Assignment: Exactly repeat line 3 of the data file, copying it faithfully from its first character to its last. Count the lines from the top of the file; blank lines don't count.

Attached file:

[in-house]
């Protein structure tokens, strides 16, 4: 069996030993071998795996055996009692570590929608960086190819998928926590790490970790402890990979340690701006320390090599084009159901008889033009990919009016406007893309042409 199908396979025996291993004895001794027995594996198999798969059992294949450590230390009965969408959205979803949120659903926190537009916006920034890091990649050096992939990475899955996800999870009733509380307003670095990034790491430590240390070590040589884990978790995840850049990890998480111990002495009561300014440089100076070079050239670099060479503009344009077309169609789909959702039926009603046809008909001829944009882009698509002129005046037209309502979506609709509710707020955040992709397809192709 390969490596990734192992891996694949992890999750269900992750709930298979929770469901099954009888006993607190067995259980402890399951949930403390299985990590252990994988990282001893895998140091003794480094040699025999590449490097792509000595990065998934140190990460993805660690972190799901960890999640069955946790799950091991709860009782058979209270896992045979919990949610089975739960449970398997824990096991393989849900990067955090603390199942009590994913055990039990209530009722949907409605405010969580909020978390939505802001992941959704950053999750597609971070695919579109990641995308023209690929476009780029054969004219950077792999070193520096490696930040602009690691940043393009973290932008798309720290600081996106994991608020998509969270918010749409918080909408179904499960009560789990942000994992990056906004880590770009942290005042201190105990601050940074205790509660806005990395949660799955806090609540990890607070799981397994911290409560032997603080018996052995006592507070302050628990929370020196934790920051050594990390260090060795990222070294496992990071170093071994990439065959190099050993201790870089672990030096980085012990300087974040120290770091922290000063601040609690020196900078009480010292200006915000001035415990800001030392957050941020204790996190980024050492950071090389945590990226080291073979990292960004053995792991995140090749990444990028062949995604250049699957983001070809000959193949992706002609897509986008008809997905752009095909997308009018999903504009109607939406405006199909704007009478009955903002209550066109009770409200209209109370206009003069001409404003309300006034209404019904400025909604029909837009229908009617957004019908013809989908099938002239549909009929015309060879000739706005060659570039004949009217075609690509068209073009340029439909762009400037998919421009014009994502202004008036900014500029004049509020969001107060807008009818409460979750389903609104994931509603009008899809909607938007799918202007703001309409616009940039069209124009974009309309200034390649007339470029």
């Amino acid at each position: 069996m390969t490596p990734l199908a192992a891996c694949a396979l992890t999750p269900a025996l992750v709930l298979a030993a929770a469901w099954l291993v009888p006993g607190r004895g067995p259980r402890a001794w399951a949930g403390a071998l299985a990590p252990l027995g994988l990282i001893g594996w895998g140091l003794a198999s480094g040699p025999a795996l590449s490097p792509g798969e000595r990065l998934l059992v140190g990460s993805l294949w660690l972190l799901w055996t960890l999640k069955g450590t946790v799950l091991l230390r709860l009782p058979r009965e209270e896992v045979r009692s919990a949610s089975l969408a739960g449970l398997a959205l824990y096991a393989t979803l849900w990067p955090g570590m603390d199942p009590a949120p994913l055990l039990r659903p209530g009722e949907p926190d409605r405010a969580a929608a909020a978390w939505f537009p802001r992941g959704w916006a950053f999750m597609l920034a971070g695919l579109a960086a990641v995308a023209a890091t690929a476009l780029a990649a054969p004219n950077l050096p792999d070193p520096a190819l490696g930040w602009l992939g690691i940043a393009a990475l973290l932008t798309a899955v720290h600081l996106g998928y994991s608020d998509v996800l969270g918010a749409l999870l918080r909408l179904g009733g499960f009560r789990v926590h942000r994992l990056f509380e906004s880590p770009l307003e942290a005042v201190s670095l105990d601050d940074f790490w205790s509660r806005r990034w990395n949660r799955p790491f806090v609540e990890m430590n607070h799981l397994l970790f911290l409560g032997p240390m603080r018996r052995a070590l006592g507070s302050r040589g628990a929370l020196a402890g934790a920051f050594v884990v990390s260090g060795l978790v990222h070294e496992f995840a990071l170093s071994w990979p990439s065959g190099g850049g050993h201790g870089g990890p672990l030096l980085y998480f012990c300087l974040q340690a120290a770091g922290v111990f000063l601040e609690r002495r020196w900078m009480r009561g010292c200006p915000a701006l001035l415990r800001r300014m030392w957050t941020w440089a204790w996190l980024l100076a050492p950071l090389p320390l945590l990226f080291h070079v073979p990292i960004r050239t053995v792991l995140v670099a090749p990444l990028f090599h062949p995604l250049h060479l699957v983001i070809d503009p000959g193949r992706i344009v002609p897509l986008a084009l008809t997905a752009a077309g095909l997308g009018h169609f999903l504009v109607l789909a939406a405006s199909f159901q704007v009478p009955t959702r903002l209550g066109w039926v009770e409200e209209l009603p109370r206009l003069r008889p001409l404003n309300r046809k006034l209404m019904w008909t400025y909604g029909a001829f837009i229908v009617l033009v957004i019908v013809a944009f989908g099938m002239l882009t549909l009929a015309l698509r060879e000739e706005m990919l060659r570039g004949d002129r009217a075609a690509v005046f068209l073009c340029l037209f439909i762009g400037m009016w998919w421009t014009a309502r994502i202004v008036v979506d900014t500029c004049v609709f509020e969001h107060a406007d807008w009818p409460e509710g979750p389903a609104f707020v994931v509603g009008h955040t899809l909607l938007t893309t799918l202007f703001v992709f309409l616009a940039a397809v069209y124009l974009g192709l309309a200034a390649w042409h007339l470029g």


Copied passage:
């Amino acid at each position: 069996m390969t490596p990734l199908a192992a891996c694949a396979l992890t999750p269900a025996l992750v709930l298979a030993a929770a469901w099954l291993v009888p006993g607190r004895g067995p259980r402890a001794w399951a949930g403390a071998l299985a990590p252990l027995g994988l990282i001893g594996w895998g140091l003794a198999s480094g040699p025999a795996l590449s490097p792509g798969e000595r990065l998934l059992v140190g990460s993805l294949w660690l972190l799901w055996t960890l999640k069955g450590t946790v799950l091991l230390r709860l009782p058979r009965e209270e896992v045979r009692s919990a949610s089975l969408a739960g449970l398997a959205l824990y096991a393989t979803l849900w990067p955090g570590m603390d199942p009590a949120p994913l055990l039990r659903p209530g009722e949907p926190d409605r405010a969580a929608a909020a978390w939505f537009p802001r992941g959704w916006a950053f999750m597609l920034a971070g695919l579109a960086a990641v995308a023209a890091t690929a476009l780029a990649a054969p004219n950077l050096p792999d070193p520096a190819l490696g930040w602009l992939g690691i940043a393009a990475l973290l932008t798309a899955v720290h600081l996106g998928y994991s608020d998509v996800l969270g918010a749409l999870l918080r909408l179904g009733g499960f009560r789990v926590h942000r994992l990056f509380e906004s880590p770009l307003e942290a005042v201190s670095l105990d601050d940074f790490w205790s509660r806005r990034w990395n949660r799955p790491f806090v609540e990890m430590n607070h799981l397994l970790f911290l409560g032997p240390m603080r018996r052995a070590l006592g507070s302050r040589g628990a929370l020196a402890g934790a920051f050594v884990v990390s260090g060795l978790v990222h070294e496992f995840a990071l170093s071994w990979p990439s065959g190099g850049g050993h201790g870089g990890p672990l030096l980085y998480f012990c300087l974040q340690a120290a770091g922290v111990f000063l601040e609690r002495r020196w900078m009480r009561g010292c200006p915000a701006l001035l415990r800001r300014m030392w957050t941020w440089a204790w996190l980024l100076a050492p950071l090389p320390l945590l990226f080291h070079v073979p990292i960004r050239t053995v792991l995140v670099a090749p990444l990028f090599h062949p995604l250049h060479l699957v983001i070809d503009p000959g193949r992706i344009v002609p897509l986008a084009l008809t997905a752009a077309g095909l997308g009018h169609f999903l504009v109607l789909a939406a405006s199909f159901q704007v009478p009955t959702r903002l209550g066109w039926v009770e409200e209209l009603p109370r206009l003069r008889p001409l404003n309300r046809k006034l209404m019904w008909t400025y909604g029909a001829f837009i229908v009617l033009v957004i019908v013809a944009f989908g099938m002239l882009t549909l009929a015309l698509r060879e000739e706005m990919l060659r570039g004949d002129r009217a075609a690509v005046f068209l073009c340029l037209f439909i762009g400037m009016w998919w421009t014009a309502r994502i202004v008036v979506d900014t500029c004049v609709f509020e969001h107060a406007d807008w009818p409460e509710g979750p389903a609104f707020v994931v509603g009008h955040t899809l909607l938007t893309t799918l202007f703001v992709f309409l616009a940039a397809v069209y124009l974009g192709l309309a200034a390649w042409h007339l470029g």